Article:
WASHINGTON — Same arguments, different venue.
While the topic was ostensibly a bill to raise the cap on credit union member business lending, credit unions and banks sparred over a range of subjects at an Oct. 12 House subcommittee hearing.
Credit union representatives argued that raising the cap would enable them to create thousands of new jobs and better serve their members.
“Raising the cap is something that is necessary and pro-growth," said Gary Grinnell president/CEO of Corning FCU on behalf of NAFCU. His Corning, N.Y.-based CU has $636 million in assets.
But ABA Chairman-Elect Albert Kelly said any increase would “shift loans from taxpaying banks to tax-exempt credit unions.” He added that credit unions wanting to make more business loans should convert to banks or give up their tax-exempt status.
Some lawmakers discussed those possible tradeoffs during their questioning.
Rep. Ruben Hinojosa (D-Texas) asked NCUA Chairman Debbie Matz about removing the tax exemption in exchange for raising the cap on member business loans from 12.25% of assets to 27.5%, as proposed in the legislation.
Matz, who endorsed the MBL hike, said taxing credit unions would “have a negative impact on the safety and soundness of credit unions.” She explained that it would cause them to spend more of their limited funds on taxes, rather than to help members. She noted that credit unions are limited to retained earnings and, unlike banks, can’t raise supplemental capital.
Rep. James Renacci (R-Ohio) asked Grinnell and Coasthills FCU President/CEO Jeff York, who testified on behalf of CUNA, why they didn’t convert to banks so they could make all the business loans they wanted to.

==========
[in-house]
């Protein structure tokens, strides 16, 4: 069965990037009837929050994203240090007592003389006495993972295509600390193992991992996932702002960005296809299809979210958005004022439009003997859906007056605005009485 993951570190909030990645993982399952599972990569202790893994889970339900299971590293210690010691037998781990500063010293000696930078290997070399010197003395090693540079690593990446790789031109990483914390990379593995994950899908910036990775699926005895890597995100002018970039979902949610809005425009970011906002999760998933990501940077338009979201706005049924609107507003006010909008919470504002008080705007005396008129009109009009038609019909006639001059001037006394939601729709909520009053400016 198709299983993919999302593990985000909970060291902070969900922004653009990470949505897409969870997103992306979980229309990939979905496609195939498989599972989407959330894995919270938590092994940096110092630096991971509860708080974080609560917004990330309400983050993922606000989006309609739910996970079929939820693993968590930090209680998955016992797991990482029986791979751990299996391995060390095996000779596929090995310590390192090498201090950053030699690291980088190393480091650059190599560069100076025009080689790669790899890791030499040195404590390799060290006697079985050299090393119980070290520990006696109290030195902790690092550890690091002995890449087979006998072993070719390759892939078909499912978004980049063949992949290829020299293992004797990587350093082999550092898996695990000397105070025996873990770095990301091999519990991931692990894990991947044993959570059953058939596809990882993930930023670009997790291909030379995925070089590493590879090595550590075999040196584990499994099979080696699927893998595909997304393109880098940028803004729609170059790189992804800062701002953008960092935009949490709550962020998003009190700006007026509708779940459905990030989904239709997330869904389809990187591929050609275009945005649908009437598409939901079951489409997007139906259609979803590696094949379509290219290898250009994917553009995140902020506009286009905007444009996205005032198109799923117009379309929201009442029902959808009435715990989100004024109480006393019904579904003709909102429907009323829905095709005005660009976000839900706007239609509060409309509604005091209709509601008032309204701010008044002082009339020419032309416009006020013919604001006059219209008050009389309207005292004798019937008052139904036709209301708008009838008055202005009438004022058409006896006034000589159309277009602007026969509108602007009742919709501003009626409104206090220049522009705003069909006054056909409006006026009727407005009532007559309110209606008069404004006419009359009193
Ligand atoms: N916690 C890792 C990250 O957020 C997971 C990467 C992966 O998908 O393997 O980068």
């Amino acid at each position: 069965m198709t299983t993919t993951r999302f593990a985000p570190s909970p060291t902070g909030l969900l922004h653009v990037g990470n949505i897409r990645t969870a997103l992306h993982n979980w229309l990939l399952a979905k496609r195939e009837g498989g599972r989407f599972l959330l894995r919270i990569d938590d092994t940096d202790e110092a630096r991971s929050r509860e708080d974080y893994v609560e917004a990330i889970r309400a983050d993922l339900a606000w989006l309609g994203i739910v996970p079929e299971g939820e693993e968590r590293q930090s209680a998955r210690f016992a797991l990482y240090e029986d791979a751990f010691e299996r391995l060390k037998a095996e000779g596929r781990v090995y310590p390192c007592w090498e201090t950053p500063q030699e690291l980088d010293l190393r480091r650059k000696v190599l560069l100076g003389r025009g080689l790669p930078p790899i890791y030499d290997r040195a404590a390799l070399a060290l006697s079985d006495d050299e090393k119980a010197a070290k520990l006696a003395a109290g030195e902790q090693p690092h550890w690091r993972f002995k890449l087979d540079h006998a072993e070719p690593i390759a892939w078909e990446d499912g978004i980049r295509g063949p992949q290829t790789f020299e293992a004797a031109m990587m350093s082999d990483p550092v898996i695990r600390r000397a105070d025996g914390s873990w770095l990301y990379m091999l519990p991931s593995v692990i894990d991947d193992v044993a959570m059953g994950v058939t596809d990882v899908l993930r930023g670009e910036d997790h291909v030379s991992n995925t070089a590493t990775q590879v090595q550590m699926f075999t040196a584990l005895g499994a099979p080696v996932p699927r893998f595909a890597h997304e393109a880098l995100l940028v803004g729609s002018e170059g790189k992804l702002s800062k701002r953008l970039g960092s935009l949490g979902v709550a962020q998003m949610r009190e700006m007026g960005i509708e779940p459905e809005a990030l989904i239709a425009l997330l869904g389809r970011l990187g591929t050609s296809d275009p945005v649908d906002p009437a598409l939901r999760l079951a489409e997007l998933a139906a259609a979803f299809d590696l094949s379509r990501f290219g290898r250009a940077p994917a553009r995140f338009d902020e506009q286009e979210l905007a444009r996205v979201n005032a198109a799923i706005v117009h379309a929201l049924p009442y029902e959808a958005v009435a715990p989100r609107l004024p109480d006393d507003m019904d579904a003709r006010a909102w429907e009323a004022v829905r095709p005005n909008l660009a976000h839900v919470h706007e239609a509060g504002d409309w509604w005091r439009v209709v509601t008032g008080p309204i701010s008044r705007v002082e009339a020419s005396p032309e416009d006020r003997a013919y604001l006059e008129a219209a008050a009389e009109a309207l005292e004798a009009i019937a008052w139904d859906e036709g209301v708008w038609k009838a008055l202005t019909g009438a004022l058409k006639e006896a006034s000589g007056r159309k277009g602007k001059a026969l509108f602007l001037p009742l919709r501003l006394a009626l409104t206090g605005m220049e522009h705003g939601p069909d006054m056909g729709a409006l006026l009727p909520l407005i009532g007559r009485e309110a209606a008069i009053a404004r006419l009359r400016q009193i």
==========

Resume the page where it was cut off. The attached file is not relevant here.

“We like being a credit union and want to serve our members as we are structured,” Grinnell said.
York also said his credit union was pleased with its current structure. He added that they want to make more business loans because “there are a shrinking number of community banks in our area.” His Lompoc, Calif.-based credit union has assets of $630million.
Earlier, both Renacci and Rep. David Scott (D-Ga.) asked Matz how much demand for commercial loans was being unmet by banks and how much of that gap could be filled by credit unions. Renacci followed up by asking why the current cap is preventing credit unions from making more loans.
In separate responses to both lawmakers, Matz replied that based on her conversations with credit union CEOs, there is definitely an unmet demand for more business loans. She didn’t state a specific number and said the agency doesn’t track such data.
In response to Renacci, she said that there are 1,829 credit unions that are subject to the cap that make business loans. Of those, 403 have made loans totaling 50% or more of the cap.
But she added that the existence of a 12.25% cap deters some credit unions that might otherwise expand their business lending or start making business loans.
In her opening statement, Matz said raising the cap would allow credit unions to diversify their investments and mitigate risks. However, the bankers and some of their allies on the committee said the additional lending would jeopardize safety and soundness because commercial loans are riskier.